MS can affect different areas of your life
and may change how you do various activities. If you sometimes
feel overwhelmed with how MS is affecting your life –
or are considering giving up an activity that you love to do
– these tips may stir your own imagination to find new
approaches to living with MS.
The following links will take you to some
solutions and tips that people have used to help them cope with
the challenges of day-to-day living with MS:
» Camp for Children and Teens with MS
» 10 Tips to beat the
» Eating well for
healthy living - Examining the role of supplements
» Safety around the home
» Summer heat: How to find relief
Summer is a mixed blessing for people with MS. While it is
great to be rid of endless rain and snow, summer also means
heat, and that can make MS symptoms worse for may who have
Fortunately, there are some things you can do to stay cool.
Air conditioning at home may be the best answer. The cost
of air conditioning became a medical expense for Income Tax
purposes in 1995. Following a favourable judgement in a court
case supported by the MS Society, the federal government made
air conditioning tax deductible if prescribed by a physician.
You can claim 50% of the cost, up to $1,000.
Some divisions and local chapters can help with the cost of
air conditioners through special assistance programs. Contact
your division office at 1 800 268-7582 to find out if help
Sometimes simple things can help such as:
Dress lightly, eat cool foods and drink cool fluids.
If an air conditioner isn't available, use a fan. A fan
near an open window away from the sun will help in circulating
Cool baths or showers are refreshing; be sure hand rails
and other supports are installed in the tub for safety.
Try "cool clothing" -- these are products such
as scarves, hats and vests that contain substances that can
hold either cold or heat depending upon your need. Various
kinds are available at pharmacies or at some department stores.
Do your exercise in the pool (make sure it's not overly
heated) so you can stay both fit and cool.
(Adapted from MS Canada, August 1999)
» Tax tips: Medical expense tax credit for procedures and services received outside of Canada
» Travel tips
Be prepared for increased security when flying
The summer months often mean travel
time at home or abroad. If you are flying, make sure you
follow the motto "be
prepared" before you head for the airport because of increased
If you will be travelling with injectible medications within
Canada you should have a letter from your doctor describing
the medications and medical devices that you require. It is
also a good idea to keep all medications in their original
packaging showing the prescription label.
The bag you use for medical supplies or assistive devices
usually is not counted in the limit of one carry-on bag and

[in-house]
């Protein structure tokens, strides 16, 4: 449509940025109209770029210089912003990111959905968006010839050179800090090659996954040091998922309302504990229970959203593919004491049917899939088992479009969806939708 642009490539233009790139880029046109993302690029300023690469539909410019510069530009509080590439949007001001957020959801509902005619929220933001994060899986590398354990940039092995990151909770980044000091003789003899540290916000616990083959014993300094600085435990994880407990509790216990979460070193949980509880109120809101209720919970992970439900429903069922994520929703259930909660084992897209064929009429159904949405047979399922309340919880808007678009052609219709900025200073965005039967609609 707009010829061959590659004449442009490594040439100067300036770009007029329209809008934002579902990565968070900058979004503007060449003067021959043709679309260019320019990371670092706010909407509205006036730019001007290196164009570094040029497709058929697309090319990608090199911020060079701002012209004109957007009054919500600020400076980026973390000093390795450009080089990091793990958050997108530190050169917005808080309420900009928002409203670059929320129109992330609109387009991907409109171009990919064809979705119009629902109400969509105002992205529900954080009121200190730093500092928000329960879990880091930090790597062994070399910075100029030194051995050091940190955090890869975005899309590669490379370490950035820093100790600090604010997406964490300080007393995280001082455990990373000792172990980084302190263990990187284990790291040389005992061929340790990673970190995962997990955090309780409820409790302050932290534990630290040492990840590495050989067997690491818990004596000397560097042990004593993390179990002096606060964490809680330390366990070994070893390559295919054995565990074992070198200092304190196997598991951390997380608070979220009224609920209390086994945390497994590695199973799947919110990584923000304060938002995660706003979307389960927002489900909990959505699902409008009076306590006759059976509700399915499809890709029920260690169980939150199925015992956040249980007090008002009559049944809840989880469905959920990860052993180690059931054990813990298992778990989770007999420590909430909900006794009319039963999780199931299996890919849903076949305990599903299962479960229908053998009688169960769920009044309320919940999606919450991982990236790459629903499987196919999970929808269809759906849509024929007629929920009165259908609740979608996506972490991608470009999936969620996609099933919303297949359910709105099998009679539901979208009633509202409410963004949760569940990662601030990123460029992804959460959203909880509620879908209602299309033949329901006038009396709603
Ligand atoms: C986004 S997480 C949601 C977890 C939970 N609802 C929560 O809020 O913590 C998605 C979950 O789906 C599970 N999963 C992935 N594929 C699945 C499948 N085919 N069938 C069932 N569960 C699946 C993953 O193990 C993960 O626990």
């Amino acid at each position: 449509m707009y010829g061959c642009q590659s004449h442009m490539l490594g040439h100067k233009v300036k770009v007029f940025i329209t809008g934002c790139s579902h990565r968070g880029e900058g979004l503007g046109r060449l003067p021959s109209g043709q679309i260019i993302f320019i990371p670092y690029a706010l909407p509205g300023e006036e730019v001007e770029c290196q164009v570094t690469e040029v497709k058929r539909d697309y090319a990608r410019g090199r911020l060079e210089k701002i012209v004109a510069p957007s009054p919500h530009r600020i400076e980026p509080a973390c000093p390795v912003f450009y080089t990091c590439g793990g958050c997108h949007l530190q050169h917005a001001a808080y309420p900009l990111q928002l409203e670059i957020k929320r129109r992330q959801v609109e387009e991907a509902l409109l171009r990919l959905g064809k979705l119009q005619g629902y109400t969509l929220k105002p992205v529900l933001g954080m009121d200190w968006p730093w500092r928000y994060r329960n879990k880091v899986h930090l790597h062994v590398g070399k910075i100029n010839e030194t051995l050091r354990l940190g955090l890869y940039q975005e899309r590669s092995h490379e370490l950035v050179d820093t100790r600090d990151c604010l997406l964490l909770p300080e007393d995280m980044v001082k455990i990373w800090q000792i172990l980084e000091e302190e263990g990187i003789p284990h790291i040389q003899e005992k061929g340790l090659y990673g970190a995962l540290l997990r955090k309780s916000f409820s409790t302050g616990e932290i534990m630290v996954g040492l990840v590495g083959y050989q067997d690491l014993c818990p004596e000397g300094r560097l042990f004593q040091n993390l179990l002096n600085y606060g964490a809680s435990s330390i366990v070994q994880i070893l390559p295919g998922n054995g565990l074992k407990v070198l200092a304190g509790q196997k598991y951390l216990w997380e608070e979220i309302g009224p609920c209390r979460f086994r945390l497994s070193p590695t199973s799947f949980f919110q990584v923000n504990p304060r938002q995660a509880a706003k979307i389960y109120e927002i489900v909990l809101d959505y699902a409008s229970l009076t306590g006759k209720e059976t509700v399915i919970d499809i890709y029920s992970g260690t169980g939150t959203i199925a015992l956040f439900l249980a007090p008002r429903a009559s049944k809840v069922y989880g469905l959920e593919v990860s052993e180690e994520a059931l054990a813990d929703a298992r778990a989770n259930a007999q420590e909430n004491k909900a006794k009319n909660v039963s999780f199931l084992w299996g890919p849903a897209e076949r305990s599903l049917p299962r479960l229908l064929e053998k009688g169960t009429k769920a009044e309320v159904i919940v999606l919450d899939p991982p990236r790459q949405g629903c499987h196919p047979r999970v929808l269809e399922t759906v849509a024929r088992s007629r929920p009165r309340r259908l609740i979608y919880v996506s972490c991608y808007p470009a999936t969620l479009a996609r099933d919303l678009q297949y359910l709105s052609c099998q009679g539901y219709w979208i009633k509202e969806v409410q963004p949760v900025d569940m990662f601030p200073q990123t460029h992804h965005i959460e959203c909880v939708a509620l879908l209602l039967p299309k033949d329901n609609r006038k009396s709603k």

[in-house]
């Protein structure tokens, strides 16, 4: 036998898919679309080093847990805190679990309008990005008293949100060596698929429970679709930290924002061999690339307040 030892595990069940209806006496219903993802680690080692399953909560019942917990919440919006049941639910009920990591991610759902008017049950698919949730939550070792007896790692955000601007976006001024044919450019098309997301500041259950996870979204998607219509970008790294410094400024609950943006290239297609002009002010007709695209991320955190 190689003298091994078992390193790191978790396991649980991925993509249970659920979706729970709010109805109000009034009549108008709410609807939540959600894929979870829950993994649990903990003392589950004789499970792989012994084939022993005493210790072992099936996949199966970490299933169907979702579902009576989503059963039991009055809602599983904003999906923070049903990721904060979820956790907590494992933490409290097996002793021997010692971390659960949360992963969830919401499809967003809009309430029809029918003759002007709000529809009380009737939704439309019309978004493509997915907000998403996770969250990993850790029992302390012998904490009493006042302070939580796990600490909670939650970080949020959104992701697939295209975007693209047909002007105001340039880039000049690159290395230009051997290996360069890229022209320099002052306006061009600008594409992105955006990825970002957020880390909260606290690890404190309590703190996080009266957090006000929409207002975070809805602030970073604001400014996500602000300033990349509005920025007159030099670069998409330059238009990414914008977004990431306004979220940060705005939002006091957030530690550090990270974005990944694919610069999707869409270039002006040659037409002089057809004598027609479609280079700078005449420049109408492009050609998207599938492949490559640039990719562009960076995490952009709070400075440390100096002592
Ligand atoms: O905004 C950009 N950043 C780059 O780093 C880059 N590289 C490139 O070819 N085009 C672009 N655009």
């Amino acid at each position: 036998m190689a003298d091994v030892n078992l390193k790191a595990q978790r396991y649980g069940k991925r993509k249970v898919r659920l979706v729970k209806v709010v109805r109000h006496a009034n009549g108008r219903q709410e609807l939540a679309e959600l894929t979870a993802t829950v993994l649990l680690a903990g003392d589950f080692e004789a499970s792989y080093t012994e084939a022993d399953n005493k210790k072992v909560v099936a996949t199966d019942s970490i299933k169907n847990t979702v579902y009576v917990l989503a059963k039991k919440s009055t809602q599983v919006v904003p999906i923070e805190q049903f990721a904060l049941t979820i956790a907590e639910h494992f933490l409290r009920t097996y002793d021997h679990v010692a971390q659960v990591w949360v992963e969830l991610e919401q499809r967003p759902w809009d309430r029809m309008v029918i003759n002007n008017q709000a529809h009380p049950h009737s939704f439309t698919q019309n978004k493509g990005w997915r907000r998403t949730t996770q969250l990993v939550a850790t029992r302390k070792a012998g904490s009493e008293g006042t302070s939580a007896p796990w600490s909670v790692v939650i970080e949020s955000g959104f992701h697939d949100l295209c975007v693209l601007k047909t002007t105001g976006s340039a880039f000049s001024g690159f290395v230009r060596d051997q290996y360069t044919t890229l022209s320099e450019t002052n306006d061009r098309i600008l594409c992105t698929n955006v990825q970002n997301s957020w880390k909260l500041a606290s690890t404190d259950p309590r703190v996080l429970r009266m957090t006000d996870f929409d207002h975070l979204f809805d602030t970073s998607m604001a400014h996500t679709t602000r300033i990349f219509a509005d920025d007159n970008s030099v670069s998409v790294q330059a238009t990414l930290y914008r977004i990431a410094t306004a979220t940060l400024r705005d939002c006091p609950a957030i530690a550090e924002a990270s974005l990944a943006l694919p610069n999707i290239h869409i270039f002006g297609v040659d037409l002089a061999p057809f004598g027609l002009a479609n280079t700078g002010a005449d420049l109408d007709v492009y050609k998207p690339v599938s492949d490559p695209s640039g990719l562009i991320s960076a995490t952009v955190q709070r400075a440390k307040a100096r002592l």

one personal bag (purse or briefcase). It is a good idea to
clarify the policy of the airline you are using at the time
you book your ticket.
Requirements for the U.S. are more stringent. Doctors' letters
and written prescriptions are not accepted because of forgery
concerns. Instead, all medications must be in their original
packaging with a professional, pharmaceutical pre-printed label
that clearly identifies the medication.
In addition, when you book your flight, make the airline aware
of devices you use (leg braces, walker or wheelchair) or assistance
that you will need to board and leave the plane and during
You should expect to be screened carefully, possibly with
the use of a hand-held medical detector, especially if you
use a wheelchair and can't stand up. Assistive devices that
you need on board will also be examined.
With a little preparation, you should have a safe and enjoyable
flight. Bon voyage!
» Travel safety
Whether you're planning a trip, visiting family or taking
a walk around your neighbourhood, ensure your health is always
protected. According to health experts, the biggest threat
to health while travelling is not a rare disease from an exotic
destination, but a flare-up of an existing medical condition.
Before you leave, schedule a visit to your physician. Be
sure to obtain all the medical care, prescriptions and documentation
you need. If you are planning a trip to an exotic destination,
receive any necessary vaccinations.
Plan for enough medication to cover 1 week longer than
you expect to be gone.
Keep all medications in their original package.
Wear a MedicAlert (or similar) ID bracelet. During a medical
emergency, it is important that first responders and other
health professionals are alerted to any pre-existing conditions.
If you are unable to speak, a MedicAlert bracelet or necklet
can speak for you, notifying health care personnel or other
bystanders of your condition, and any medication you are
taking. One call to its 24-hour emergency hotline, available
worldwide in 140 languages, gives healthcare professionals
access to your medical profile and personal contacts.
Emergency Medical Information Services
Canadian MedicAlert Foundation
301 - 250 Ferrand Drive
Toronto, Ontario M3C 3G8
800-668-1507 (toll free) www.medicalert.ca
UMED - Universal Medical History & Information
105 - 2200 Lakeshore Boulevard West
Toronto, Ontario M8V 1A4
(Adapted from Sharing, the official journal of Epilepsy Ontario
Vol. 16, No. 2, Summer 2000: www.epilepsyontario.org )
» Tips for family and friends
Multiple sclerosis affects not just the person
with MS but also family and friends. The MS Society of Canada
has resources to help families and loved ones understand what
MS is, how it affects the person with the disease, and how to
cope with the changes or pressures a chronic disease can have
on relationships. Visit our Support
& Services section for more information.